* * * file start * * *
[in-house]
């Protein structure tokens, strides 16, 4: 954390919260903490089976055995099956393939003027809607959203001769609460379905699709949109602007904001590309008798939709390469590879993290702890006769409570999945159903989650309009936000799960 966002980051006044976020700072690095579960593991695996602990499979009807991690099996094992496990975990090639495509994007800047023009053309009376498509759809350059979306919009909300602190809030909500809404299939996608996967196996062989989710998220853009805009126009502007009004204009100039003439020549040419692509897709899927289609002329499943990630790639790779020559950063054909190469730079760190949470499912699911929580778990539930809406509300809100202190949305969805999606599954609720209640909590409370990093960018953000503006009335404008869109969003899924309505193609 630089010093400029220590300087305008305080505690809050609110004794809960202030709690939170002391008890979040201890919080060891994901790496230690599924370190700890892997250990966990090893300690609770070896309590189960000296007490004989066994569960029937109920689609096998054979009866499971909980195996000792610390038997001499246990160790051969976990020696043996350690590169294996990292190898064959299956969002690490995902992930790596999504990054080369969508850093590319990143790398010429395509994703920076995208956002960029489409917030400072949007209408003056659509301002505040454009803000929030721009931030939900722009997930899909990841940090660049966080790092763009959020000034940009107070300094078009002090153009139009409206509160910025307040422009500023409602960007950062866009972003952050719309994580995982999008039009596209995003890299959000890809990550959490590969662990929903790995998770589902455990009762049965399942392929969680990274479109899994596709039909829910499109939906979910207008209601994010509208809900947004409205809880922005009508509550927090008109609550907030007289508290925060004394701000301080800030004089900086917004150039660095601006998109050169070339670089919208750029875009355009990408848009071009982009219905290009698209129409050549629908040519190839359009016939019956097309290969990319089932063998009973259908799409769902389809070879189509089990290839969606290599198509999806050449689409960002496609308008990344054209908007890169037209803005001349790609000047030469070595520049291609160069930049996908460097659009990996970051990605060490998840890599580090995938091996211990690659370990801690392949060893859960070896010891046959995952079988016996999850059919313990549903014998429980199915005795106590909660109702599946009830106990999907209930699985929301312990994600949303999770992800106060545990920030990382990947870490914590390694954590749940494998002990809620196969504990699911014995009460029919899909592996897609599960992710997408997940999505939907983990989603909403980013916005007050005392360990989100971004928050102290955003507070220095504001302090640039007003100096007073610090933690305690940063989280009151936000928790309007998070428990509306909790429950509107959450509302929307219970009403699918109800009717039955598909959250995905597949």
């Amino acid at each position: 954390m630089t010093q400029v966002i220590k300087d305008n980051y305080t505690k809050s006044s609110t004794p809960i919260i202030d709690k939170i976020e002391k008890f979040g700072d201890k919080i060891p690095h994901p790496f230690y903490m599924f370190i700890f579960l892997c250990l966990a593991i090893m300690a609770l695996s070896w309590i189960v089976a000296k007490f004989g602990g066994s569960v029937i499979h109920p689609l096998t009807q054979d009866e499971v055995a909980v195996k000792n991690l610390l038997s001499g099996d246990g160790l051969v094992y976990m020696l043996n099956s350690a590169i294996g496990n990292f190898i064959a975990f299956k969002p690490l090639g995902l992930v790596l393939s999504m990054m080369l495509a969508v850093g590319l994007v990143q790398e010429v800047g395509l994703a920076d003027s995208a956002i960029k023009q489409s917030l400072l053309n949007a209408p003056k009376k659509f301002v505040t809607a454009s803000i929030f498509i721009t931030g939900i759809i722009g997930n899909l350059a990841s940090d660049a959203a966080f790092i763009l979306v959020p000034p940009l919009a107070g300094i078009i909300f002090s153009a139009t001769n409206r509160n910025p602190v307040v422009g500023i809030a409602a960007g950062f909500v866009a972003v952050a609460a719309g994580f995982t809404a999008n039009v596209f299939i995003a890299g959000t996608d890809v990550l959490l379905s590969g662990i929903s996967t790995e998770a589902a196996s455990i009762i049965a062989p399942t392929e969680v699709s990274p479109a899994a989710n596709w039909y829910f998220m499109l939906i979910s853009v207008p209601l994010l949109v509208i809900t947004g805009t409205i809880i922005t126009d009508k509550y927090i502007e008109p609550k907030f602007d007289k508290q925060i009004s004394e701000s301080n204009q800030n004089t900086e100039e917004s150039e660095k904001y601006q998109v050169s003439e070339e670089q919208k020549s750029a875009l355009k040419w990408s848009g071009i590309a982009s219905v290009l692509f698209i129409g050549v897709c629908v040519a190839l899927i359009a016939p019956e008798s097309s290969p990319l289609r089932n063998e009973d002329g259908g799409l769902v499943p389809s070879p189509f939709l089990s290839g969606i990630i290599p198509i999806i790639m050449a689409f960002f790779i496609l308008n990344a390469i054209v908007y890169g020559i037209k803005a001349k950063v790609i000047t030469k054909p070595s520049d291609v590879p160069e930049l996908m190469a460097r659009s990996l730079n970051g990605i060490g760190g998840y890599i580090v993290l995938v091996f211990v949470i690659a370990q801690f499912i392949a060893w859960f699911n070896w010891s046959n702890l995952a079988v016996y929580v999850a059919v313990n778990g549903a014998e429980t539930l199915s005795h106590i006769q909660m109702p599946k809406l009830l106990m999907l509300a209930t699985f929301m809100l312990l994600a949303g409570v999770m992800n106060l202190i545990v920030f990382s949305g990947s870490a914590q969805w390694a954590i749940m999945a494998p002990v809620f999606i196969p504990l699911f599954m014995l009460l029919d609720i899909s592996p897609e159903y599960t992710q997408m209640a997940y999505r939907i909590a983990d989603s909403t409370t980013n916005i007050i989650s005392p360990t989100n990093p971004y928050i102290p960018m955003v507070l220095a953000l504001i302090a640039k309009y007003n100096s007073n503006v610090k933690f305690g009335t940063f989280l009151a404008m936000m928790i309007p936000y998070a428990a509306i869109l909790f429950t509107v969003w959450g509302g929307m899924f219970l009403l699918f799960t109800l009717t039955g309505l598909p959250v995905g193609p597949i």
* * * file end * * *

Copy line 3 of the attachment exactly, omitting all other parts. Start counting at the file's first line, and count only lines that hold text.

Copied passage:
């Amino acid at each position: 954390m630089t010093q400029v966002i220590k300087d305008n980051y305080t505690k809050s006044s609110t004794p809960i919260i202030d709690k939170i976020e002391k008890f979040g700072d201890k919080i060891p690095h994901p790496f230690y903490m599924f370190i700890f579960l892997c250990l966990a593991i090893m300690a609770l695996s070896w309590i189960v089976a000296k007490f004989g602990g066994s569960v029937i499979h109920p689609l096998t009807q054979d009866e499971v055995a909980v195996k000792n991690l610390l038997s001499g099996d246990g160790l051969v094992y976990m020696l043996n099956s350690a590169i294996g496990n990292f190898i064959a975990f299956k969002p690490l090639g995902l992930v790596l393939s999504m990054m080369l495509a969508v850093g590319l994007v990143q790398e010429v800047g395509l994703a920076d003027s995208a956002i960029k023009q489409s917030l400072l053309n949007a209408p003056k009376k659509f301002v505040t809607a454009s803000i929030f498509i721009t931030g939900i759809i722009g997930n899909l350059a990841s940090d660049a959203a966080f790092i763009l979306v959020p000034p940009l919009a107070g300094i078009i909300f002090s153009a139009t001769n409206r509160n910025p602190v307040v422009g500023i809030a409602a960007g950062f909500v866009a972003v952050a609460a719309g994580f995982t809404a999008n039009v596209f299939i995003a890299g959000t996608d890809v990550l959490l379905s590969g662990i929903s996967t790995e998770a589902a196996s455990i009762i049965a062989p399942t392929e969680v699709s990274p479109a899994a989710n596709w039909y829910f998220m499109l939906i979910s853009v207008p209601l994010l949109v509208i809900t947004g805009t409205i809880i922005t126009d009508k509550y927090i502007e008109p609550k907030f602007d007289k508290q925060i009004s004394e701000s301080n204009q800030n004089t900086e100039e917004s150039e660095k904001y601006q998109v050169s003439e070339e670089q919208k020549s750029a875009l355009k040419w990408s848009g071009i590309a982009s219905v290009l692509f698209i129409g050549v897709c629908v040519a190839l899927i359009a016939p019956e008798s097309s290969p990319l289609r089932n063998e009973d002329g259908g799409l769902v499943p389809s070879p189509f939709l089990s290839g969606i990630i290599p198509i999806i790639m050449a689409f960002f790779i496609l308008n990344a390469i054209v908007y890169g020559i037209k803005a001349k950063v790609i000047t030469k054909p070595s520049d291609v590879p160069e930049l996908m190469a460097r659009s990996l730079n970051g990605i060490g760190g998840y890599i580090v993290l995938v091996f211990v949470i690659a370990q801690f499912i392949a060893w859960f699911n070896w010891s046959n702890l995952a079988v016996y929580v999850a059919v313990n778990g549903a014998e429980t539930l199915s005795h106590i006769q909660m109702p599946k809406l009830l106990m999907l509300a209930t699985f929301m809100l312990l994600a949303g409570v999770m992800n106060l202190i545990v920030f990382s949305g990947s870490a914590q969805w390694a954590i749940m999945a494998p002990v809620f999606i196969p504990l699911f599954m014995l009460l029919d609720i899909s592996p897609e159903y599960t992710q997408m209640a997940y999505r939907i909590a983990d989603s909403t409370t980013n916005i007050i989650s005392p360990t989100n990093p971004y928050i102290p960018m955003v507070l220095a953000l504001i302090a640039k309009y007003n100096s007073n503006v610090k933690f305690g009335t940063f989280l009151a404008m936000m928790i309007p936000y998070a428990a509306i869109l909790f429950t509107v969003w959450g509302g929307m899924f219970l009403l699918f799960t109800l009717t039955g309505l598909p959250v995905g193609p597949i």